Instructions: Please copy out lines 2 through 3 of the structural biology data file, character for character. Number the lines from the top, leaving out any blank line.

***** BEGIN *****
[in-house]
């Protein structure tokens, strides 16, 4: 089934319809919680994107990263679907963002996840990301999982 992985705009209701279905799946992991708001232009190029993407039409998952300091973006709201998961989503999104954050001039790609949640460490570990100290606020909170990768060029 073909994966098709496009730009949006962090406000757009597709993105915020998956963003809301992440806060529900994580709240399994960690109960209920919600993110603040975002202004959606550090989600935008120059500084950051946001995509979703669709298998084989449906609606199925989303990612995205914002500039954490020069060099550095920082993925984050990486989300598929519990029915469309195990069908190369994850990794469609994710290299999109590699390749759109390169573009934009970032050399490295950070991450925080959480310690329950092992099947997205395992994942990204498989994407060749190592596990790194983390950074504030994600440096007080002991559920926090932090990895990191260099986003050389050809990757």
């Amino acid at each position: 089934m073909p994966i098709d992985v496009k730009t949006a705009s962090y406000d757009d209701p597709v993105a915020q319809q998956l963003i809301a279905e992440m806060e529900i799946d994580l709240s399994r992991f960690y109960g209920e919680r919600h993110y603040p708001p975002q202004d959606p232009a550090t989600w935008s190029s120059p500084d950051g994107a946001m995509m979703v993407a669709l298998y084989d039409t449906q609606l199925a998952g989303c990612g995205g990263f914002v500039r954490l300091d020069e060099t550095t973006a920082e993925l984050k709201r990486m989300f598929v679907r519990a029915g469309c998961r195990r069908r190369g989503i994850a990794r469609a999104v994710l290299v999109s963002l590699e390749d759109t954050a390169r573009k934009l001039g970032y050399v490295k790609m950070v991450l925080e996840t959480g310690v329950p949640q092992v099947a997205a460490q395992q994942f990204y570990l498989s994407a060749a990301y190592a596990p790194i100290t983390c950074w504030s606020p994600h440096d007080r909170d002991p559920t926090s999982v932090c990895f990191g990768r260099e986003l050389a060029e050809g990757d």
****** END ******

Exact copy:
């Protein structure tokens, strides 16, 4: 089934319809919680994107990263679907963002996840990301999982 992985705009209701279905799946992991708001232009190029993407039409998952300091973006709201998961989503999104954050001039790609949640460490570990100290606020909170990768060029 073909994966098709496009730009949006962090406000757009597709993105915020998956963003809301992440806060529900994580709240399994960690109960209920919600993110603040975002202004959606550090989600935008120059500084950051946001995509979703669709298998084989449906609606199925989303990612995205914002500039954490020069060099550095920082993925984050990486989300598929519990029915469309195990069908190369994850990794469609994710290299999109590699390749759109390169573009934009970032050399490295950070991450925080959480310690329950092992099947997205395992994942990204498989994407060749190592596990790194983390950074504030994600440096007080002991559920926090932090990895990191260099986003050389050809990757």
């Amino acid at each position: 089934m073909p994966i098709d992985v496009k730009t949006a705009s962090y406000d757009d209701p597709v993105a915020q319809q998956l963003i809301a279905e992440m806060e529900i799946d994580l709240s399994r992991f960690y109960g209920e919680r919600h993110y603040p708001p975002q202004d959606p232009a550090t989600w935008s190029s120059p500084d950051g994107a946001m995509m979703v993407a669709l298998y084989d039409t449906q609606l199925a998952g989303c990612g995205g990263f914002v500039r954490l300091d020069e060099t550095t973006a920082e993925l984050k709201r990486m989300f598929v679907r519990a029915g469309c998961r195990r069908r190369g989503i994850a990794r469609a999104v994710l290299v999109s963002l590699e390749d759109t954050a390169r573009k934009l001039g970032y050399v490295k790609m950070v991450l925080e996840t959480g310690v329950p949640q092992v099947a997205a460490q395992q994942f990204y570990l498989s994407a060749a990301y190592a596990p790194i100290t983390c950074w504030s606020p994600h440096d007080r909170d002991p559920t926090s999982v932090c990895f990191g990768r260099e986003l050389a060029e050809g990757d």